Thomas Schaller

Thomas F. Schaller is an associate professor of political science at the University of Maryland, Baltimore County and author of The Stronghold: How Republicans Captured Congress but Surrendered the White House.

Recent Articles


Can we glean anything from the late Democratic polls? Maybe we can. Consider that, absent ties, there are but six possible permutations for the order in a three-way race among Hillary Clinton , Barack Obama and John Edwards : CEO , COE , OCE , OEC , EOC , and ECO . (Some of which make for nice acronyms!) Of these, I can find polls that account for the first four of the possible six orderings. With a hat-tip to today’s Polltrack feature at the National Journal (subscription req.), complemented by the new Reuters/C-Span/Zogby results, here they are: COE : American Research Group CEO : LA Times/Bloomberg OEC : Reuters/C-Span/Zogby OCE : Des Moines Register Maybe this just means the race is too damn close to call. But notice that the only two combinations missing are those with Edwards at the top . He’s consistently second or third...sometimes by a lot, sometimes by a little, but always out of first. It’s difficult not to conclude, even from this jumble and with all the arguments about...


It's still unclear whether there are second-choice directives from other second-tier candidacies beyond that of Dennis Kucinich to caucus with Barack Obama , and maybe Obama won't need such green lights because the caucus-goers will make that decision themselves. (I asked David Plouffe about this last night and his stock answer was basically that it matters which county and precinct, which is obviously true but not very helpful.) But the second-choicers will only matter if Obama really has his newbie and indies out. And, though Dana Milbank's survey of the Obama audience last night is entirely anecdotal, and though I do not think Obama's non-resident issue is anywhere near as problematic as Howard Dean's inorganic campaign was four years ago, some of the folks cheering Obama just aren't eligible. At every event, as Milbank points out, Obama asks how many people have never caucused before. Somewhere between 30 percent and 40 percent raise their hands. (This was also true at the...


I have new online piece analyzing the Republican battle tonight here in Iowa. Short version: Whether Mike Huckabee or Mitt Romney is victorious, neither will actually win. Potentially, real winner is John McCain . --Tom Schaller


I know it's unwise to make public predictions, and I also see the polls showing both Barack Obama and Mike Huckabee surging, but I'm going to go out on a limb and predict that Democrat Hillary Clinton might still win this thing in Iowa, and that Mitt Romney is even more likely than she is to hold on for the Republican victory. I'm much less confident about the Clinton prediction, so let me start with her. First, there's no doubt that we're going to see a turnout surge, and that's probably bad news for John Edwards . So the question becomes whether it's a major surge (good for Obama) or a smaller one (good for Clinton). And even if the higher turnout does not reach Obama-favorable heights, Clinton has the further problem of having fewer second-preference voters; like the rest of America, people either like Mrs. Non-Ambivalence or they don't. So, now that it sounds like I've talked myself out of this prediction, how is it she wins? Well, I just don't think all of those young people and...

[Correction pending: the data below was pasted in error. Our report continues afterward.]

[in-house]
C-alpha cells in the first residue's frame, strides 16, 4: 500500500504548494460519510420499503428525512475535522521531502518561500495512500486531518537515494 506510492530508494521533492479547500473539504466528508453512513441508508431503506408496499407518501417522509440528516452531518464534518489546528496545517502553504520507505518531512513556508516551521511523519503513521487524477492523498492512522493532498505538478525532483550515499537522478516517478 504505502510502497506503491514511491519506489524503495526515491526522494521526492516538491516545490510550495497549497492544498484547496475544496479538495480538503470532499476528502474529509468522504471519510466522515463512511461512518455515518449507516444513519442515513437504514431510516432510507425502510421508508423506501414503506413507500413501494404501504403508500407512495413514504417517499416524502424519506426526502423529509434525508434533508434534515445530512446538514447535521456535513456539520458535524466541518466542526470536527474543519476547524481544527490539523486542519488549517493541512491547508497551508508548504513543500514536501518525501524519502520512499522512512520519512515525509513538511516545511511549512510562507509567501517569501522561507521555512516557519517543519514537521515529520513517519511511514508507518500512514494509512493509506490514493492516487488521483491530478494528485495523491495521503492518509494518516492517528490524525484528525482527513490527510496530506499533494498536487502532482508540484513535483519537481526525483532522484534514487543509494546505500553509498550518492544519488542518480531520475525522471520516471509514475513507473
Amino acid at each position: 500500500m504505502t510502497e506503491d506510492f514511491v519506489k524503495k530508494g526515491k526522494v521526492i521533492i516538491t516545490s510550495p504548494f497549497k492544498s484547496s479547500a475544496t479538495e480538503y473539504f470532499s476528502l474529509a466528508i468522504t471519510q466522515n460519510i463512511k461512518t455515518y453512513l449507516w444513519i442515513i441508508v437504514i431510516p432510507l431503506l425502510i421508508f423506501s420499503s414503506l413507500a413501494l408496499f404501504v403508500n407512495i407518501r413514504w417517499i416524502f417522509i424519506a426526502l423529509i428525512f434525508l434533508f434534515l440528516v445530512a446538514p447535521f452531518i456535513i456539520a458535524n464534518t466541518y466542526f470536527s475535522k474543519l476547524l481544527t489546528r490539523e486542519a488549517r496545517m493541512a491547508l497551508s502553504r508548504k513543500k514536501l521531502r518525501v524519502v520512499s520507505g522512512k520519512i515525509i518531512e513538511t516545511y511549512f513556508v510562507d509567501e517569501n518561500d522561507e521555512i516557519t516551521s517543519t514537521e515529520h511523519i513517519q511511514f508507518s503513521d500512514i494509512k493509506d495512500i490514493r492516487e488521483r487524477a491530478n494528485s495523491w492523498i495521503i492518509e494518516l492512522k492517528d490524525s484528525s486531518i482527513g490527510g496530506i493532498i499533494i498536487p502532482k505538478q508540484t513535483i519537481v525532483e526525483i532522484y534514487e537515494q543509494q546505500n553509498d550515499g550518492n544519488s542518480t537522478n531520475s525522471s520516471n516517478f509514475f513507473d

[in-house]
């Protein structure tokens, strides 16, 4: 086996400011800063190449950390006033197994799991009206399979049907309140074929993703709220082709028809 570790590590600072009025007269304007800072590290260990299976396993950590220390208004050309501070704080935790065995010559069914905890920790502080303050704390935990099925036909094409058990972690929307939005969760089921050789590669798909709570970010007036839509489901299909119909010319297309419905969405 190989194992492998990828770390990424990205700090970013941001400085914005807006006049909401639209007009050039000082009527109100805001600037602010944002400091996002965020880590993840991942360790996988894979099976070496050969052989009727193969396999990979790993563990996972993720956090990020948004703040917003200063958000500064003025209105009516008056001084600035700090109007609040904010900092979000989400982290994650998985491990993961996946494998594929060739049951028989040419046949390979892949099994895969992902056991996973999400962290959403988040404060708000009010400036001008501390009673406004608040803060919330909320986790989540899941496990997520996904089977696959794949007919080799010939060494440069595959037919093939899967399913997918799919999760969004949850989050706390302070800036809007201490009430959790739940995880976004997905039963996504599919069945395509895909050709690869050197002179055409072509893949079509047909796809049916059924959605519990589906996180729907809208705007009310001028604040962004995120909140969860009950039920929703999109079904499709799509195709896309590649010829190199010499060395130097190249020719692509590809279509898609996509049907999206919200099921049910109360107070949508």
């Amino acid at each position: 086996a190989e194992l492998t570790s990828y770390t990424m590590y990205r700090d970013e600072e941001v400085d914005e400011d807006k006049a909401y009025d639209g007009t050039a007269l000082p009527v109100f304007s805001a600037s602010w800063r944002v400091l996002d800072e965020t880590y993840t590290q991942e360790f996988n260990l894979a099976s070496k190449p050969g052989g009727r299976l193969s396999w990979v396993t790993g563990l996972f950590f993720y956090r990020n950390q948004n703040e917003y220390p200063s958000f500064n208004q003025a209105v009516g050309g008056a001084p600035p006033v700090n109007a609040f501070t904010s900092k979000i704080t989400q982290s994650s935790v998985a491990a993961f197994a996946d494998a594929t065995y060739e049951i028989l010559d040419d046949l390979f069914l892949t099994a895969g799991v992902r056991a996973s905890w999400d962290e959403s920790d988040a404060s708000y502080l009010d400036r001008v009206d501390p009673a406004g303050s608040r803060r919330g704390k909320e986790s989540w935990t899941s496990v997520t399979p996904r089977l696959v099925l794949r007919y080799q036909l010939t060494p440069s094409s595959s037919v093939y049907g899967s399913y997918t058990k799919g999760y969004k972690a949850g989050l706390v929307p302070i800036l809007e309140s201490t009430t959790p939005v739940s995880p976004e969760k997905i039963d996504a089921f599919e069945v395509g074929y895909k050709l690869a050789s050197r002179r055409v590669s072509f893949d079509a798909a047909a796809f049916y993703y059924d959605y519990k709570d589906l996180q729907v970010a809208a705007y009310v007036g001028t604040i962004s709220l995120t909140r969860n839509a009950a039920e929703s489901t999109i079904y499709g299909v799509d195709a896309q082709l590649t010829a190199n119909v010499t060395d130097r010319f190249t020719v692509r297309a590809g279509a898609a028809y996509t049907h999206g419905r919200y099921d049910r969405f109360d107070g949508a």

Why Iowa Means Nothing to the GOP

The Republican race in Iowa was an increasingly bitter battle between Huckabee and Romney. Is the real outcome a victory for one of the candidates who stayed out of the brawl?

Leo Skogen listens to Republican presidential hopeful, former Arkansas Gov. Mike Huckabee, speak at the Chicago Dawg in Mason City, Iowa Wednesday, Jan. 2, 2008. (AP Photo/Paul Sancya)
With Iowa’s first-in-the-nation caucuses finally upon us, will all of the time, effort, and televised media invested actually matter in the selection of the 2008 Republican presidential nominee? Even for the two candidates, Mitt Romney and Mike Huckabee, with any chance of winning, it is easy to imagine that a victory could turn out to be a springboard to, well, nothing . Not that such a fate would be unprecedented. Of the past four presidents, only the current White House occupant won the Iowa caucuses during his initial presidential run. Though hard to believe now, in 1980 Ronald Reagan lost this heartiest of heartland states to George H.W. Bush, who, eight years later as the incumbent vice president and his party’s heir apparent, promptly lost Iowa to Bob Dole. Even the current President Bush’s 2000 victory meant so little that Sen. John McCain squashed him in New Hampshire the following week. The notion of an Iowa bounce for Republican hopefuls is a myth that should have been...